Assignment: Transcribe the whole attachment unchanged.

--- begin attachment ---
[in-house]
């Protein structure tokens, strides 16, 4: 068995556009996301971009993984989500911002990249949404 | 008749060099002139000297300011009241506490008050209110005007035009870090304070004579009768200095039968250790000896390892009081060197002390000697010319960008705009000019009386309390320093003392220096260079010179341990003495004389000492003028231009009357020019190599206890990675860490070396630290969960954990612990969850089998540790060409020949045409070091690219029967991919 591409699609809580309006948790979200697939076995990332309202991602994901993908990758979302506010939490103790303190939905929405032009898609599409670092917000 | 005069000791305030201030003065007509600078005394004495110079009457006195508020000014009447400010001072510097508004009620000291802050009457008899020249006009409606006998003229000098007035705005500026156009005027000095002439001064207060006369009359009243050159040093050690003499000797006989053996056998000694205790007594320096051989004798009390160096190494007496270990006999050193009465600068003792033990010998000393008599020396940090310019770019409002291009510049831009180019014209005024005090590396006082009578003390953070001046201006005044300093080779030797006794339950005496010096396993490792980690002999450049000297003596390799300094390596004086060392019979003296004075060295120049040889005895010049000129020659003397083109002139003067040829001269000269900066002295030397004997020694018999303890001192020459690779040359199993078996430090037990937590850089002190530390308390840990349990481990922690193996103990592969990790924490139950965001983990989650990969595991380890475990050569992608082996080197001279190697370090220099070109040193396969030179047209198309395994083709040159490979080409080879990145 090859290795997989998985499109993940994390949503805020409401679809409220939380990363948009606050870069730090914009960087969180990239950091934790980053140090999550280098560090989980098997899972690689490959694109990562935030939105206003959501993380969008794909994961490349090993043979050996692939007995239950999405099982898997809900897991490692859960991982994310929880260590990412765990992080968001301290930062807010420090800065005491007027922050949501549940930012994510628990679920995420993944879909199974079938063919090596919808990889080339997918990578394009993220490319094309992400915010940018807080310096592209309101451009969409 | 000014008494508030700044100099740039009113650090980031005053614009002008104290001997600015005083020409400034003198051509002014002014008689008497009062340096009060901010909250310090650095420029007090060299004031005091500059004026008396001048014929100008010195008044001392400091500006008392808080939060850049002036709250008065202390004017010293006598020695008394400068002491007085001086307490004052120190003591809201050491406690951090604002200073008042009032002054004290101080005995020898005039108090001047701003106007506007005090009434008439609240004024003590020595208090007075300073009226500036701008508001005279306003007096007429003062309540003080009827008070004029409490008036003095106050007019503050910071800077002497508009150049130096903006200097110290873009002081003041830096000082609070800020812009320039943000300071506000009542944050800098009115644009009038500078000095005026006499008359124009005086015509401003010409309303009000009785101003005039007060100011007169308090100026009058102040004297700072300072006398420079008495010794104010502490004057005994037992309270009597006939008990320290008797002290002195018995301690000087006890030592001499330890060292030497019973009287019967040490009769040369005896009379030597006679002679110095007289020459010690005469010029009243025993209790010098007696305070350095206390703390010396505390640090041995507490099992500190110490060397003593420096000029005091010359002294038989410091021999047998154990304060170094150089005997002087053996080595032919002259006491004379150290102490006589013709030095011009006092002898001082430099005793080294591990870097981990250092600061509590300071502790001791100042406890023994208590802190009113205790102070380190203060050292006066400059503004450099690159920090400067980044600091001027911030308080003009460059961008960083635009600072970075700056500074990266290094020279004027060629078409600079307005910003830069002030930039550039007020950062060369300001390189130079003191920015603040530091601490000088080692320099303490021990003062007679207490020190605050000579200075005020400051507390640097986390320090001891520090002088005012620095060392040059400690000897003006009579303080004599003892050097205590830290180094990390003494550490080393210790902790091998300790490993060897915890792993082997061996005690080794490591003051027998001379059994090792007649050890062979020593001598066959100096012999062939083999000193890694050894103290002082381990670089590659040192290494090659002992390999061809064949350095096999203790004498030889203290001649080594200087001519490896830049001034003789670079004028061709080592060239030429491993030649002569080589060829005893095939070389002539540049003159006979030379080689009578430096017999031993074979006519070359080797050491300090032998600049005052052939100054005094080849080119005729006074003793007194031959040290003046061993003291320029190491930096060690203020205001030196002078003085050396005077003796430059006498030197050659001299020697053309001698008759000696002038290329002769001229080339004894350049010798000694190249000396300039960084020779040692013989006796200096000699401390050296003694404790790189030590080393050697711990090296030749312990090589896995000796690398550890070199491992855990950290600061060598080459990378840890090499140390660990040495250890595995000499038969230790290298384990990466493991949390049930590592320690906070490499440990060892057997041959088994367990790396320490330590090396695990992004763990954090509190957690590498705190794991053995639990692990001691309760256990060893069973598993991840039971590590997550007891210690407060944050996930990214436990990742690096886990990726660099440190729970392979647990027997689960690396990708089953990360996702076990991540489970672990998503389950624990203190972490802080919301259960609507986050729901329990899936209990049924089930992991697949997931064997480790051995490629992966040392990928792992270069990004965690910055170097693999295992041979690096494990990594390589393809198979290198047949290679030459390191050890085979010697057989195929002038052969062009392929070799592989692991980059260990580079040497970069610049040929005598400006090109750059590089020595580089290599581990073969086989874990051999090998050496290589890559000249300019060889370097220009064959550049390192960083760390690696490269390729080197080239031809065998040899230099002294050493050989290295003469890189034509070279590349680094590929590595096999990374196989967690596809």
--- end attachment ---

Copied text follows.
[in-house]
């Protein structure tokens, strides 16, 4: 068995556009996301971009993984989500911002990249949404 | 008749060099002139000297300011009241506490008050209110005007035009870090304070004579009768200095039968250790000896390892009081060197002390000697010319960008705009000019009386309390320093003392220096260079010179341990003495004389000492003028231009009357020019190599206890990675860490070396630290969960954990612990969850089998540790060409020949045409070091690219029967991919 591409699609809580309006948790979200697939076995990332309202991602994901993908990758979302506010939490103790303190939905929405032009898609599409670092917000 | 005069000791305030201030003065007509600078005394004495110079009457006195508020000014009447400010001072510097508004009620000291802050009457008899020249006009409606006998003229000098007035705005500026156009005027000095002439001064207060006369009359009243050159040093050690003499000797006989053996056998000694205790007594320096051989004798009390160096190494007496270990006999050193009465600068003792033990010998000393008599020396940090310019770019409002291009510049831009180019014209005024005090590396006082009578003390953070001046201006005044300093080779030797006794339950005496010096396993490792980690002999450049000297003596390799300094390596004086060392019979003296004075060295120049040889005895010049000129020659003397083109002139003067040829001269000269900066002295030397004997020694018999303890001192020459690779040359199993078996430090037990937590850089002190530390308390840990349990481990922690193996103990592969990790924490139950965001983990989650990969595991380890475990050569992608082996080197001279190697370090220099070109040193396969030179047209198309395994083709040159490979080409080879990145 090859290795997989998985499109993940994390949503805020409401679809409220939380990363948009606050870069730090914009960087969180990239950091934790980053140090999550280098560090989980098997899972690689490959694109990562935030939105206003959501993380969008794909994961490349090993043979050996692939007995239950999405099982898997809900897991490692859960991982994310929880260590990412765990992080968001301290930062807010420090800065005491007027922050949501549940930012994510628990679920995420993944879909199974079938063919090596919808990889080339997918990578394009993220490319094309992400915010940018807080310096592209309101451009969409 | 000014008494508030700044100099740039009113650090980031005053614009002008104290001997600015005083020409400034003198051509002014002014008689008497009062340096009060901010909250310090650095420029007090060299004031005091500059004026008396001048014929100008010195008044001392400091500006008392808080939060850049002036709250008065202390004017010293006598020695008394400068002491007085001086307490004052120190003591809201050491406690951090604002200073008042009032002054004290101080005995020898005039108090001047701003106007506007005090009434008439609240004024003590020595208090007075300073009226500036701008508001005279306003007096007429003062309540003080009827008070004029409490008036003095106050007019503050910071800077002497508009150049130096903006200097110290873009002081003041830096000082609070800020812009320039943000300071506000009542944050800098009115644009009038500078000095005026006499008359124009005086015509401003010409309303009000009785101003005039007060100011007169308090100026009058102040004297700072300072006398420079008495010794104010502490004057005994037992309270009597006939008990320290008797002290002195018995301690000087006890030592001499330890060292030497019973009287019967040490009769040369005896009379030597006679002679110095007289020459010690005469010029009243025993209790010098007696305070350095206390703390010396505390640090041995507490099992500190110490060397003593420096000029005091010359002294038989410091021999047998154990304060170094150089005997002087053996080595032919002259006491004379150290102490006589013709030095011009006092002898001082430099005793080294591990870097981990250092600061509590300071502790001791100042406890023994208590802190009113205790102070380190203060050292006066400059503004450099690159920090400067980044600091001027911030308080003009460059961008960083635009600072970075700056500074990266290094020279004027060629078409600079307005910003830069002030930039550039007020950062060369300001390189130079003191920015603040530091601490000088080692320099303490021990003062007679207490020190605050000579200075005020400051507390640097986390320090001891520090002088005012620095060392040059400690000897003006009579303080004599003892050097205590830290180094990390003494550490080393210790902790091998300790490993060897915890792993082997061996005690080794490591003051027998001379059994090792007649050890062979020593001598066959100096012999062939083999000193890694050894103290002082381990670089590659040192290494090659002992390999061809064949350095096999203790004498030889203290001649080594200087001519490896830049001034003789670079004028061709080592060239030429491993030649002569080589060829005893095939070389002539540049003159006979030379080689009578430096017999031993074979006519070359080797050491300090032998600049005052052939100054005094080849080119005729006074003793007194031959040290003046061993003291320029190491930096060690203020205001030196002078003085050396005077003796430059006498030197050659001299020697053309001698008759000696002038290329002769001229080339004894350049010798000694190249000396300039960084020779040692013989006796200096000699401390050296003694404790790189030590080393050697711990090296030749312990090589896995000796690398550890070199491992855990950290600061060598080459990378840890090499140390660990040495250890595995000499038969230790290298384990990466493991949390049930590592320690906070490499440990060892057997041959088994367990790396320490330590090396695990992004763990954090509190957690590498705190794991053995639990692990001691309760256990060893069973598993991840039971590590997550007891210690407060944050996930990214436990990742690096886990990726660099440190729970392979647990027997689960690396990708089953990360996702076990991540489970672990998503389950624990203190972490802080919301259960609507986050729901329990899936209990049924089930992991697949997931064997480790051995490629992966040392990928792992270069990004965690910055170097693999295992041979690096494990990594390589393809198979290198047949290679030459390191050890085979010697057989195929002038052969062009392929070799592989692991980059260990580079040497970069610049040929005598400006090109750059590089020595580089290599581990073969086989874990051999090998050496290589890559000249300019060889370097220009064959550049390192960083760390690696490269390729080197080239031809065998040899230099002294050493050989290295003469890189034509070279590349680094590929590595096999990374196989967690596809």